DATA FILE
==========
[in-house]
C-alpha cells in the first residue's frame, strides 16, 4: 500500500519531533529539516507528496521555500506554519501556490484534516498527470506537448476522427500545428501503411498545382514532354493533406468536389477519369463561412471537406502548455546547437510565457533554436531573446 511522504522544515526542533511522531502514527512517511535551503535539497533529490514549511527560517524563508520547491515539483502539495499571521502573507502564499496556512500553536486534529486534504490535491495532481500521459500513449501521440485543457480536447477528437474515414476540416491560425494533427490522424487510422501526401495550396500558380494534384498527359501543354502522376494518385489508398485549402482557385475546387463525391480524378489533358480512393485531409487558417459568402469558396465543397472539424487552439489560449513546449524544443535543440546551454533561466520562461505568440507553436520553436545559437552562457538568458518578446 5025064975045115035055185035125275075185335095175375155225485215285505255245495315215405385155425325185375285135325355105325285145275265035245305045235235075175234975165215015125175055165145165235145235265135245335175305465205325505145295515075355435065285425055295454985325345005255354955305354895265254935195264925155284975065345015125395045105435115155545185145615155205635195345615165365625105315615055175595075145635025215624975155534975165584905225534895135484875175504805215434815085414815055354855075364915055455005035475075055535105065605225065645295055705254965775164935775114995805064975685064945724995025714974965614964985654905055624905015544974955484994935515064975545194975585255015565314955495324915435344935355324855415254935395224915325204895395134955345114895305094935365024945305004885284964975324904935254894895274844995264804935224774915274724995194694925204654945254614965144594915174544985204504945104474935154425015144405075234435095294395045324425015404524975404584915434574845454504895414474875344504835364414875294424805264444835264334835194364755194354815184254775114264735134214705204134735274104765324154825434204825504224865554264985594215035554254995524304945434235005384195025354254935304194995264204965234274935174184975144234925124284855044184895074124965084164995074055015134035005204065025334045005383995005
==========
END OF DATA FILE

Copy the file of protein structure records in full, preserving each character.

[in-house]
C-alpha cells in the first residue's frame, strides 16, 4: 500500500519531533529539516507528496521555500506554519501556490484534516498527470506537448476522427500545428501503411498545382514532354493533406468536389477519369463561412471537406502548455546547437510565457533554436531573446 511522504522544515526542533511522531502514527512517511535551503535539497533529490514549511527560517524563508520547491515539483502539495499571521502573507502564499496556512500553536486534529486534504490535491495532481500521459500513449501521440485543457480536447477528437474515414476540416491560425494533427490522424487510422501526401495550396500558380494534384498527359501543354502522376494518385489508398485549402482557385475546387463525391480524378489533358480512393485531409487558417459568402469558396465543397472539424487552439489560449513546449524544443535543440546551454533561466520562461505568440507553436520553436545559437552562457538568458518578446 5025064975045115035055185035125275075185335095175375155225485215285505255245495315215405385155425325185375285135325355105325285145275265035245305045235235075175234975165215015125175055165145165235145235265135245335175305465205325505145295515075355435065285425055295454985325345005255354955305354895265254935195264925155284975065345015125395045105435115155545185145615155205635195345615165365625105315615055175595075145635025215624975155534975165584905225534895135484875175504805215434815085414815055354855075364915055455005035475075055535105065605225065645295055705254965775164935775114995805064975685064945724995025714974965614964985654905055624905015544974955484994935515064975545194975585255015565314955495324915435344935355324855415254935395224915325204895395134955345114895305094935365024945305004885284964975324904935254894895274844995264804935224774915274724995194694925204654945254614965144594915174544985204504945104474935154425015144405075234435095294395045324425015404524975404584915434574845454504895414474875344504835364414875294424805264444835264334835194364755194354815184254775114264735134214705204134735274104765324154825434204825504224865554264985594215035554254995524304945434235005384195025354254935304194995264204965234274935174184975144234925124284855044184895074124965084164995074055015134035005204065025334045005383995005